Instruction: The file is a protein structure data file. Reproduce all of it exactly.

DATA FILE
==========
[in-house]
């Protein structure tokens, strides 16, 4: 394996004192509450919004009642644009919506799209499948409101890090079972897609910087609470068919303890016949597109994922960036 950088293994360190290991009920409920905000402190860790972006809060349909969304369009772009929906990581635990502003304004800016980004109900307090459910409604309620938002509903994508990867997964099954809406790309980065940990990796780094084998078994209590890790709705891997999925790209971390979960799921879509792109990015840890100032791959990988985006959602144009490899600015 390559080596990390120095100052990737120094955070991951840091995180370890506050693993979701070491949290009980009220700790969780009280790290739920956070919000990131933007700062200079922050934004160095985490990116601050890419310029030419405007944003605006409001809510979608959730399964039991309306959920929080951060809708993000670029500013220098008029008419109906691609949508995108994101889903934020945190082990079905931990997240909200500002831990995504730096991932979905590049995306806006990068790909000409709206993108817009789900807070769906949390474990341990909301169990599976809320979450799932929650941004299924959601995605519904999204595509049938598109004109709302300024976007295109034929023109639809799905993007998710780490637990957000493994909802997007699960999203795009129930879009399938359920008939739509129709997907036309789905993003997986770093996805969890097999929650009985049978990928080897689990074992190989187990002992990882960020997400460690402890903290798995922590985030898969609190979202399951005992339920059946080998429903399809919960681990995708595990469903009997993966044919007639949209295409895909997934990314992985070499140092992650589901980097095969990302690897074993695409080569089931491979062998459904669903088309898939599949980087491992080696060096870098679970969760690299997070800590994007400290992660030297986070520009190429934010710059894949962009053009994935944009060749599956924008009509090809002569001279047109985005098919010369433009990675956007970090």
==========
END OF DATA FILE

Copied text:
[in-house]
């Protein structure tokens, strides 16, 4: 394996004192509450919004009642644009919506799209499948409101890090079972897609910087609470068919303890016949597109994922960036 950088293994360190290991009920409920905000402190860790972006809060349909969304369009772009929906990581635990502003304004800016980004109900307090459910409604309620938002509903994508990867997964099954809406790309980065940990990796780094084998078994209590890790709705891997999925790209971390979960799921879509792109990015840890100032791959990988985006959602144009490899600015 390559080596990390120095100052990737120094955070991951840091995180370890506050693993979701070491949290009980009220700790969780009280790290739920956070919000990131933007700062200079922050934004160095985490990116601050890419310029030419405007944003605006409001809510979608959730399964039991309306959920929080951060809708993000670029500013220098008029008419109906691609949508995108994101889903934020945190082990079905931990997240909200500002831990995504730096991932979905590049995306806006990068790909000409709206993108817009789900807070769906949390474990341990909301169990599976809320979450799932929650941004299924959601995605519904999204595509049938598109004109709302300024976007295109034929023109639809799905993007998710780490637990957000493994909802997007699960999203795009129930879009399938359920008939739509129709997907036309789905993003997986770093996805969890097999929650009985049978990928080897689990074992190989187990002992990882960020997400460690402890903290798995922590985030898969609190979202399951005992339920059946080998429903399809919960681990995708595990469903009997993966044919007639949209295409895909997934990314992985070499140092992650589901980097095969990302690897074993695409080569089931491979062998459904669903088309898939599949980087491992080696060096870098679970969760690299997070800590994007400290992660030297986070520009190429934010710059894949962009053009994935944009060749599956924008009509090809002569001279047109985005098919010369433009990675956007970090």